If he does pull out, I think his endorsement will count for more than you credit it. Since the race is neck-and-neck, any big endorsement will count for something and giving that Balls' supporters are generally loyalists, an indication of what they should do with their 2nd preferences between the two Milibands would count for something.

As to Balls' position after the election, there is a widely held view in the Labour party that he has been the most effective opposition minister since May landing punches on both VAT and Building Schools for the Future. I suspect that means that he'll get a big job whatever happens.

Will it be Shadow Chancellor? Labour will have a woman in at least one of the big jobs and my money would be on Yvette Cooper as Shadow Chancellor. Either Miliband will surely park their brother in the Shadow Foreign Secretary job leaving Ed Balls to take over as an extremely effective shadow Home Secretary or Chief Whip.

He may not be seen by most as leadership material but he's definitely someone you want on your team.

Mark Reckons said...

Will - It's not so much that I do not expect Balls to be in the Shadow Cabinet in some senior position after the leadership election. It's not even that I don't expect him to be shadow chancellor (although my personal preference would be for him not to be). Both of these things may well happen regardless of what he does.

However the crucial thing as far as I am concerned is the manner in which this occurs. If he is able to manipulate events so it appears that he is magnanimously pulling out for the good of the party and ensuring whoever he chooses wins then he could end up in a similar position to Brown after 1994, i.e. almost unsackable. Instead of stitching up deals like this behind closed doors, it is far better for them to battle it out in public and then the new leader has a clear mandate to do what they feel necessary to move the party on. It will also be clear precisely how much support the contenders have from the party at large. If this means Balls gets eliminated first then so be it. If he doesn't want to risk that he should drop out but none of the other contenders should give him cover for doing that.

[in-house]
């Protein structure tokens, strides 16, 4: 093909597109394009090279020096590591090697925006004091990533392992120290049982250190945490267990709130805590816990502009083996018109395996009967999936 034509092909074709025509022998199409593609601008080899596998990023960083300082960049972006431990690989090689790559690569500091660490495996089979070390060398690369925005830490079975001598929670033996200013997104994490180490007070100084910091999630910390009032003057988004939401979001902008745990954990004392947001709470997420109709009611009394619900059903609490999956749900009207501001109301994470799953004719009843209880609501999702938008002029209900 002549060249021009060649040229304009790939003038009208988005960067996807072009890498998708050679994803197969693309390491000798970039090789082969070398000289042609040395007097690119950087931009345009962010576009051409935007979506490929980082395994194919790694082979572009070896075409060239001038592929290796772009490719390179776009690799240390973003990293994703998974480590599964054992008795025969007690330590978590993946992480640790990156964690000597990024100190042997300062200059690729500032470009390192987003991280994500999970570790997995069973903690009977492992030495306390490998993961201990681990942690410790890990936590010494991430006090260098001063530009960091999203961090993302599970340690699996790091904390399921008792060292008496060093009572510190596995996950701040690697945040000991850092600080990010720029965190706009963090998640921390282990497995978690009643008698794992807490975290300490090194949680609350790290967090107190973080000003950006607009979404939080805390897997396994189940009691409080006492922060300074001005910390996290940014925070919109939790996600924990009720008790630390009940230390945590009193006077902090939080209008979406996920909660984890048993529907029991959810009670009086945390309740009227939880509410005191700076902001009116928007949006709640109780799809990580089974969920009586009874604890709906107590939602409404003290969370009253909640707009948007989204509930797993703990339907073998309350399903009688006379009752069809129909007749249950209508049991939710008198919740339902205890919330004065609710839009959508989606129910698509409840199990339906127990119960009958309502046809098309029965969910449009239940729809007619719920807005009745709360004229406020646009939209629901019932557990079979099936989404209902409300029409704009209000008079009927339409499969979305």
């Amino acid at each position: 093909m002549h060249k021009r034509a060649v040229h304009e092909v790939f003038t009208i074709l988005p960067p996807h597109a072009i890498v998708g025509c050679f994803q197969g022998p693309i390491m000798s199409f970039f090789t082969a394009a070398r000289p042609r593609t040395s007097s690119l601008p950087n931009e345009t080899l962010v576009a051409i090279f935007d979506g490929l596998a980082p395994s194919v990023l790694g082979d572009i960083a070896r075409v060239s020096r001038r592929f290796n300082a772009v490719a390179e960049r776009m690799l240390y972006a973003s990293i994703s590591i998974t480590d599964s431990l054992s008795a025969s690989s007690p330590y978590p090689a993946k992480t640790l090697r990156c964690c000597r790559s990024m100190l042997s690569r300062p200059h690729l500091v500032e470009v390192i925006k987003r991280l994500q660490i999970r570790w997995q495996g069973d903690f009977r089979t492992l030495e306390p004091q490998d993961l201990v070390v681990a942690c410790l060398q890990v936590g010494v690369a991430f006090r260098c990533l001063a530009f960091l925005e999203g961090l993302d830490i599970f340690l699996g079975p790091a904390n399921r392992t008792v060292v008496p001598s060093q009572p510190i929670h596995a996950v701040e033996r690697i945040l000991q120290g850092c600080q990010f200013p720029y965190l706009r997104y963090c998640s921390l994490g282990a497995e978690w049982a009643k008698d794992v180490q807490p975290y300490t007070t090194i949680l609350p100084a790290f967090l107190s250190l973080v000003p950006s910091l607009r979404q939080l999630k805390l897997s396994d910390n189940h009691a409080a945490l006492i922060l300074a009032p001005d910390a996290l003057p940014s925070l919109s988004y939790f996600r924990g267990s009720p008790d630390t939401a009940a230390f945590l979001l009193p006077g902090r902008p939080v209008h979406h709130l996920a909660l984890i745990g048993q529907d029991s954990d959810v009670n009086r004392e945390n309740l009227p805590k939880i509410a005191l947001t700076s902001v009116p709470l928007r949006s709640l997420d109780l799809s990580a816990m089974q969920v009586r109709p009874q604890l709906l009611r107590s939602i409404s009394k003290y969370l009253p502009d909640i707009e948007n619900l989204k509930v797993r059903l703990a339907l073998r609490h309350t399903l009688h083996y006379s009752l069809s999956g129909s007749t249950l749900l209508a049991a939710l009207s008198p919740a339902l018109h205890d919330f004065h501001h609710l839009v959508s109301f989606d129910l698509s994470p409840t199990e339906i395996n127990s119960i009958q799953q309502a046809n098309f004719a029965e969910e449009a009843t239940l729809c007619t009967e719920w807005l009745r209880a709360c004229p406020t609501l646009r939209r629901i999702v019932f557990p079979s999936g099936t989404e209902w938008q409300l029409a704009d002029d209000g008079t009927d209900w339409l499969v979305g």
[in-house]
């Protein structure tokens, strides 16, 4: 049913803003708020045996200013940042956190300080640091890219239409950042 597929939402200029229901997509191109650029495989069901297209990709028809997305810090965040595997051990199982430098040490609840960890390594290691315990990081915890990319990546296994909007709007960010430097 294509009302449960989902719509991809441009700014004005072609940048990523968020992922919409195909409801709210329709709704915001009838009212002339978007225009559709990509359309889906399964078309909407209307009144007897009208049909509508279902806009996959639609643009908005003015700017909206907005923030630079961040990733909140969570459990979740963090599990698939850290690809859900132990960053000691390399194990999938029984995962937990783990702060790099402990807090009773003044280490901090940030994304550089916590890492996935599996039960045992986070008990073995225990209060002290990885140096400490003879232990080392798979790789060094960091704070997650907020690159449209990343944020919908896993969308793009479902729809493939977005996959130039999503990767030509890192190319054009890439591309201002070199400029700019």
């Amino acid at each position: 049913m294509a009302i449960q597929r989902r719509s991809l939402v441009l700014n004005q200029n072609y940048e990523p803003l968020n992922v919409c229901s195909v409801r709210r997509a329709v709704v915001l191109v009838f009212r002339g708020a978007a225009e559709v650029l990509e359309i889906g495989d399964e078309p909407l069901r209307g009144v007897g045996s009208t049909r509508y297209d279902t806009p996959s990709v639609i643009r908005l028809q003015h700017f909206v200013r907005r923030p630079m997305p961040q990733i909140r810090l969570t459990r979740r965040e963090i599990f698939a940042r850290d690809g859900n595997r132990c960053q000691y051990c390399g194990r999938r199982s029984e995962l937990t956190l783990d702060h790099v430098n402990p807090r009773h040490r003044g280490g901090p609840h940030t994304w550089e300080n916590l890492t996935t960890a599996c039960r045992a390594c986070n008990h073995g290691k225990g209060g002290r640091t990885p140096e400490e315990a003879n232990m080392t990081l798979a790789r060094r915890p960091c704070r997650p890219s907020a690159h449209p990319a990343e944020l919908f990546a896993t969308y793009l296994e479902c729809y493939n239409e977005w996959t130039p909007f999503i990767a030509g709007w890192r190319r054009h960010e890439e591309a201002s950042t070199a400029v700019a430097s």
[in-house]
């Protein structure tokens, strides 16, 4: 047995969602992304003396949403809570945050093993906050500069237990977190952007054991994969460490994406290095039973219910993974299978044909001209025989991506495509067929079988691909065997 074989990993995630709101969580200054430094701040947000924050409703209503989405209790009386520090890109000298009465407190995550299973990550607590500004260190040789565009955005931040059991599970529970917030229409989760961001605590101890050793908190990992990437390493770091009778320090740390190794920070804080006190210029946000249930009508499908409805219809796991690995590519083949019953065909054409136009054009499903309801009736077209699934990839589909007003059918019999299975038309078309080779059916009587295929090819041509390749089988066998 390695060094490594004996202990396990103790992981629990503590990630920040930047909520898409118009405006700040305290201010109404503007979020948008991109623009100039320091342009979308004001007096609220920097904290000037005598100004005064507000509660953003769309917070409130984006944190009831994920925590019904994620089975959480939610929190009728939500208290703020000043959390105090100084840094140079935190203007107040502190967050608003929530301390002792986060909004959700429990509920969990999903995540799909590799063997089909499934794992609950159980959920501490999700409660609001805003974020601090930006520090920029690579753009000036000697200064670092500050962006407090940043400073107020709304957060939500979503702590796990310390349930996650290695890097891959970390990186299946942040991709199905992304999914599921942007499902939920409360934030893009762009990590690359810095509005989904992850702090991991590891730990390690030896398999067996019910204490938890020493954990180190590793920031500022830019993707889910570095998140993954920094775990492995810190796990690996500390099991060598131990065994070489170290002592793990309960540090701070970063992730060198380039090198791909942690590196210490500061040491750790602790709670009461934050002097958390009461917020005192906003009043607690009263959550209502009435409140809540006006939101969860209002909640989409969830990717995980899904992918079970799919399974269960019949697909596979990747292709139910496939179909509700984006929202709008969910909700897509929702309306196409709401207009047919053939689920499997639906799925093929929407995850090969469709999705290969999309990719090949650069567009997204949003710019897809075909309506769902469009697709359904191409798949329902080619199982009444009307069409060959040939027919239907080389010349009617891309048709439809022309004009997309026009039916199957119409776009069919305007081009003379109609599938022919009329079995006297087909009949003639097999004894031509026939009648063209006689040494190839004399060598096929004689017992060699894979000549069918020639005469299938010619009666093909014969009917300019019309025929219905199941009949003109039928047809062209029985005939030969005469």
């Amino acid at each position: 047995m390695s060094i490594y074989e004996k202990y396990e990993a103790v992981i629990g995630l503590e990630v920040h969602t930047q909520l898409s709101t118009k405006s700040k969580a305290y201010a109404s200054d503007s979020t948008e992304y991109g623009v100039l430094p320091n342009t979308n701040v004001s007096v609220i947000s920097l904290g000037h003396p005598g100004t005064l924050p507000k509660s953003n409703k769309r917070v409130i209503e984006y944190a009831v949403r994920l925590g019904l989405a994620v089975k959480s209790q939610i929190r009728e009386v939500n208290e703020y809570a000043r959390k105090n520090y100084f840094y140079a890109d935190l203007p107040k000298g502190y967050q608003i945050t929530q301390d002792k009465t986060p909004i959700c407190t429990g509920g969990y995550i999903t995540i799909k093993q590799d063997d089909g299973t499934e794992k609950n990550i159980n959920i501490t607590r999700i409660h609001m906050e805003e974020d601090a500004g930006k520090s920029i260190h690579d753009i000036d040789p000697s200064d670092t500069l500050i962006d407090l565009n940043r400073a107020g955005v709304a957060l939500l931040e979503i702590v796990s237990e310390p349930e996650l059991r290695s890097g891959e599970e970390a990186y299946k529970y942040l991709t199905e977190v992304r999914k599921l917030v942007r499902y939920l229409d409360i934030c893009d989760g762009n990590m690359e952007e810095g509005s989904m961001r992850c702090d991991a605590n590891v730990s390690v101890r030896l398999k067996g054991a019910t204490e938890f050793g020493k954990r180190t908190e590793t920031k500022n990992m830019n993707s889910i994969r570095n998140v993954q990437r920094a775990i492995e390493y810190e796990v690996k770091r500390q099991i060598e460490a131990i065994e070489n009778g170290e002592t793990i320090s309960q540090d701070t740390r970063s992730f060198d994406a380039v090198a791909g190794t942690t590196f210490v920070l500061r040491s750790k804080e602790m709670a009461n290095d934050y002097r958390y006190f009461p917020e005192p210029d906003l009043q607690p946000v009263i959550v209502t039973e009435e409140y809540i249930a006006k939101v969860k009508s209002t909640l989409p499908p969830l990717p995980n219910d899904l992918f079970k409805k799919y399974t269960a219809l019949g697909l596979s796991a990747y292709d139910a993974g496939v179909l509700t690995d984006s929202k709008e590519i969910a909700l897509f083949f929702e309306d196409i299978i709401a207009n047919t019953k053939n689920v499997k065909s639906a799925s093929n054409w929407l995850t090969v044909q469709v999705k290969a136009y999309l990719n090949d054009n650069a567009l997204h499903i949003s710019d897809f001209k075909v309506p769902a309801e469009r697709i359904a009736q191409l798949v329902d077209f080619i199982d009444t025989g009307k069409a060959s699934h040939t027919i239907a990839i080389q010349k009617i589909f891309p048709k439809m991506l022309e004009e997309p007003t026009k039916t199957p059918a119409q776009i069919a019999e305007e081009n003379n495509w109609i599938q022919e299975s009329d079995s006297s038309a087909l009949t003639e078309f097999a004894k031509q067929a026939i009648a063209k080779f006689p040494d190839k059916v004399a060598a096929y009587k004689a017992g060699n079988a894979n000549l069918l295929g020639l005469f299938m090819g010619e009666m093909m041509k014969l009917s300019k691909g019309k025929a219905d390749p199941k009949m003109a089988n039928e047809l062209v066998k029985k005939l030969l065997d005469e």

I would hope that they would wish to learn from the lessons of the past and not repeat them.

Emma Burnell said...

I can't see why Balls would drop out at this stage.

You - of all people - should understand that the dynamics of an AV election make it far less appealing to any candidate to drop out, as they have an equal amount of influence simply by directing their second preferences - whether openly or by strongly hinting at who they would favour.

Balls will almost certainly have a role in a shadow cabinet. He’s a superb attacker of coalition policies, and could do this role well from many of the roles in a Shadow Cabinet, and in my opinion it’s usually better if this is done by people other than the leader except at PMQs.

I’m far from certain he would get treasury though – in fact Yvette may well be a better and more popular choice for that role.

But the point about having a contest – with winners and losers – is that it makes no one unsackable. That dynamic simply will not exist between anyone who is running in this contest. Other MPs who have not run (Jon Cruddas for example) may have positioned themselves cleverly as unsackable, but no one who ran and lost has done so. Is Chris Huhne unsackable? David Davis clearly isn’t.